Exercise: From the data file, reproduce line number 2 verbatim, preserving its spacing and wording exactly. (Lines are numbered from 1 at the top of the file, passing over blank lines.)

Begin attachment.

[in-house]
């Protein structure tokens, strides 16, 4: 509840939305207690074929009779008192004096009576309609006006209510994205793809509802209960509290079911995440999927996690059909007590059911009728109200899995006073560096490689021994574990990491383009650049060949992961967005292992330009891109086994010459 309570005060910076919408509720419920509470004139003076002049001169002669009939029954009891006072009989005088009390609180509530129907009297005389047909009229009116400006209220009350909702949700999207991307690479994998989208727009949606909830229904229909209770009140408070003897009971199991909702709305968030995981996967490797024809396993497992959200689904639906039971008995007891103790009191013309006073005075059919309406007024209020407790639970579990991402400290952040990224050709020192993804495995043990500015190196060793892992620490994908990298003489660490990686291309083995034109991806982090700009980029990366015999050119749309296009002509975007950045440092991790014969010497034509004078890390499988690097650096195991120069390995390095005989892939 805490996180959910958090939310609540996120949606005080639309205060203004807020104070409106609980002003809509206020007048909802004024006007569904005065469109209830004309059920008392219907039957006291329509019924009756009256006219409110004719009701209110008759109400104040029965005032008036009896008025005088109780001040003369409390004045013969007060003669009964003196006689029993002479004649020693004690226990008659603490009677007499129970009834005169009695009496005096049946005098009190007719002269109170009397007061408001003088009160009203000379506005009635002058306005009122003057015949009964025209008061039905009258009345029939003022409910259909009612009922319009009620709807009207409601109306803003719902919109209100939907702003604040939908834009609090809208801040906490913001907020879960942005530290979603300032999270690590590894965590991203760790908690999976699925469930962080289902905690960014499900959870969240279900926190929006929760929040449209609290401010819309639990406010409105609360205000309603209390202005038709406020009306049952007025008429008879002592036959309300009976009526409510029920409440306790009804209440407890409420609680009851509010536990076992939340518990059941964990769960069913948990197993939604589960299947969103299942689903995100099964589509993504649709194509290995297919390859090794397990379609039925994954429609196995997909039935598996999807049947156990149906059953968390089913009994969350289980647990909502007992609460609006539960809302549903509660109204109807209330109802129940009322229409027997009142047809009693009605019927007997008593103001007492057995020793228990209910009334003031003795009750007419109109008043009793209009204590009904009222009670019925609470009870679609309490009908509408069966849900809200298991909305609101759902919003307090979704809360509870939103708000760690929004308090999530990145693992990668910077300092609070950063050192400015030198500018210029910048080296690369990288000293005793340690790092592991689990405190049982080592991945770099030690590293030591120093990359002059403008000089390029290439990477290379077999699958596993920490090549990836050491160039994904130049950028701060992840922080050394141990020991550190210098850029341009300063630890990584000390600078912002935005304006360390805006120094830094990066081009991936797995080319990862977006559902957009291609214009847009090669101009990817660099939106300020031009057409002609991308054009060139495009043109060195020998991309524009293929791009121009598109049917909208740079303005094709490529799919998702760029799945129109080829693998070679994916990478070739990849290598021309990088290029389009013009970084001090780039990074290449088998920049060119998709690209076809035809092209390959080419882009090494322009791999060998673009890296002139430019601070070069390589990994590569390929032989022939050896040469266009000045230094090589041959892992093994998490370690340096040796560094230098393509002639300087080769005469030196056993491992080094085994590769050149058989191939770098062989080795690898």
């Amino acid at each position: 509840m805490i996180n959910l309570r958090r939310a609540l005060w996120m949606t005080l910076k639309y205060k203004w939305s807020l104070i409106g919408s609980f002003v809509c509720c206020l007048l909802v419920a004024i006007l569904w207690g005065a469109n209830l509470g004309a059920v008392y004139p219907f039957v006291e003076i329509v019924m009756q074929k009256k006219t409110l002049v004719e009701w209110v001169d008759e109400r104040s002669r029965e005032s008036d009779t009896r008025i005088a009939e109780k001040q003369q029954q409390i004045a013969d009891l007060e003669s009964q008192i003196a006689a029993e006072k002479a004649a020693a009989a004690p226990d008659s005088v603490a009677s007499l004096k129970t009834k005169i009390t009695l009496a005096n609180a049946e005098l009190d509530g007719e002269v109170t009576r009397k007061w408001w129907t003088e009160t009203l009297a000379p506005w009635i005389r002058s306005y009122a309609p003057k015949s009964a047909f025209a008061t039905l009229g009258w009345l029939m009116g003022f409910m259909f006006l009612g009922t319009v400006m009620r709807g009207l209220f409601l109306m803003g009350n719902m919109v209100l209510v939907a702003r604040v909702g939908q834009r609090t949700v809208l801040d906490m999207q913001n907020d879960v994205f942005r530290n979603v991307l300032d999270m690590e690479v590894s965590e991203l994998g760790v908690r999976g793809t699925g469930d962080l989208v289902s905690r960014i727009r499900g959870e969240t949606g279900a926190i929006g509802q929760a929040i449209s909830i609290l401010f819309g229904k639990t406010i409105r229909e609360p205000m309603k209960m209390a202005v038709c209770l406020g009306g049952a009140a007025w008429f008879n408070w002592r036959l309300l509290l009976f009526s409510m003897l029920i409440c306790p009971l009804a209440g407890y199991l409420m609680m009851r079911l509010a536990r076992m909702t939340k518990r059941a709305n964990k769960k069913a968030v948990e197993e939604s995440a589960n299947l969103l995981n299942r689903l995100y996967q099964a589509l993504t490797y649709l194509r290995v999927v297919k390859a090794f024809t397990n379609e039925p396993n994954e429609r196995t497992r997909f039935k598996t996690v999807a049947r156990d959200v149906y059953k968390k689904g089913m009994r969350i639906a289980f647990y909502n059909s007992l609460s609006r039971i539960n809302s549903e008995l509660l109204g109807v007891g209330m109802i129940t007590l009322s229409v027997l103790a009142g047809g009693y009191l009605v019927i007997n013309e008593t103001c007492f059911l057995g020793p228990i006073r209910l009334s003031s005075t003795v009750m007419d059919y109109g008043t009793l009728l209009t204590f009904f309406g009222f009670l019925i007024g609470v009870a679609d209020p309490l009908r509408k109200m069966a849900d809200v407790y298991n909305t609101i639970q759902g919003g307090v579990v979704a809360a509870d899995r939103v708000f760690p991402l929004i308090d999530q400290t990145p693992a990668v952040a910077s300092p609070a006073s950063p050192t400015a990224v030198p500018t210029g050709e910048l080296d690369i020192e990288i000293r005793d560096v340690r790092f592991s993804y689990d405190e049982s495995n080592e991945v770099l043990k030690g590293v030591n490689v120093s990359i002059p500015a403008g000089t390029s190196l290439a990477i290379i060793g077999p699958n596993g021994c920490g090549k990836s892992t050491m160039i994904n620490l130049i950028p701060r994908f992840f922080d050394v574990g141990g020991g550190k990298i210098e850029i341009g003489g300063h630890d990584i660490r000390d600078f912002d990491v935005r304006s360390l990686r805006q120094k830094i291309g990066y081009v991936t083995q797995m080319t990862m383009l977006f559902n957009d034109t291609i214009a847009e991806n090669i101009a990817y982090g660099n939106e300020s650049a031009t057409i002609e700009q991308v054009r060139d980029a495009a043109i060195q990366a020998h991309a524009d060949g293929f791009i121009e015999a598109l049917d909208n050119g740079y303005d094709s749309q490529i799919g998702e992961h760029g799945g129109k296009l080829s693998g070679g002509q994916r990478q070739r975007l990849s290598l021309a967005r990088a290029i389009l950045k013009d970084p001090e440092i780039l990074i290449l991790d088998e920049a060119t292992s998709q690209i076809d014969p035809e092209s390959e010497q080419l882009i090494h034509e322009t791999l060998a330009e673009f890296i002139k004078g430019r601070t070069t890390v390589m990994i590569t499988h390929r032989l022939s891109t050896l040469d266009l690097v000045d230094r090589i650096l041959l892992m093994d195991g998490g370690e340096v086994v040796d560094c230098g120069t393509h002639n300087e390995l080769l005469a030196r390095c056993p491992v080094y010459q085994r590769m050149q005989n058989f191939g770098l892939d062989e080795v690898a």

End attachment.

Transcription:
């Protein structure tokens, strides 16, 4: 509840939305207690074929009779008192004096009576309609006006209510994205793809509802209960509290079911995440999927996690059909007590059911009728109200899995006073560096490689021994574990990491383009650049060949992961967005292992330009891109086994010459 309570005060910076919408509720419920509470004139003076002049001169002669009939029954009891006072009989005088009390609180509530129907009297005389047909009229009116400006209220009350909702949700999207991307690479994998989208727009949606909830229904229909209770009140408070003897009971199991909702709305968030995981996967490797024809396993497992959200689904639906039971008995007891103790009191013309006073005075059919309406007024209020407790639970579990991402400290952040990224050709020192993804495995043990500015190196060793892992620490994908990298003489660490990686291309083995034109991806982090700009980029990366015999050119749309296009002509975007950045440092991790014969010497034509004078890390499988690097650096195991120069390995390095005989892939 805490996180959910958090939310609540996120949606005080639309205060203004807020104070409106609980002003809509206020007048909802004024006007569904005065469109209830004309059920008392219907039957006291329509019924009756009256006219409110004719009701209110008759109400104040029965005032008036009896008025005088109780001040003369409390004045013969007060003669009964003196006689029993002479004649020693004690226990008659603490009677007499129970009834005169009695009496005096049946005098009190007719002269109170009397007061408001003088009160009203000379506005009635002058306005009122003057015949009964025209008061039905009258009345029939003022409910259909009612009922319009009620709807009207409601109306803003719902919109209100939907702003604040939908834009609090809208801040906490913001907020879960942005530290979603300032999270690590590894965590991203760790908690999976699925469930962080289902905690960014499900959870969240279900926190929006929760929040449209609290401010819309639990406010409105609360205000309603209390202005038709406020009306049952007025008429008879002592036959309300009976009526409510029920409440306790009804209440407890409420609680009851509010536990076992939340518990059941964990769960069913948990197993939604589960299947969103299942689903995100099964589509993504649709194509290995297919390859090794397990379609039925994954429609196995997909039935598996999807049947156990149906059953968390089913009994969350289980647990909502007992609460609006539960809302549903509660109204109807209330109802129940009322229409027997009142047809009693009605019927007997008593103001007492057995020793228990209910009334003031003795009750007419109109008043009793209009204590009904009222009670019925609470009870679609309490009908509408069966849900809200298991909305609101759902919003307090979704809360509870939103708000760690929004308090999530990145693992990668910077300092609070950063050192400015030198500018210029910048080296690369990288000293005793340690790092592991689990405190049982080592991945770099030690590293030591120093990359002059403008000089390029290439990477290379077999699958596993920490090549990836050491160039994904130049950028701060992840922080050394141990020991550190210098850029341009300063630890990584000390600078912002935005304006360390805006120094830094990066081009991936797995080319990862977006559902957009291609214009847009090669101009990817660099939106300020031009057409002609991308054009060139495009043109060195020998991309524009293929791009121009598109049917909208740079303005094709490529799919998702760029799945129109080829693998070679994916990478070739990849290598021309990088290029389009013009970084001090780039990074290449088998920049060119998709690209076809035809092209390959080419882009090494322009791999060998673009890296002139430019601070070069390589990994590569390929032989022939050896040469266009000045230094090589041959892992093994998490370690340096040796560094230098393509002639300087080769005469030196056993491992080094085994590769050149058989191939770098062989080795690898």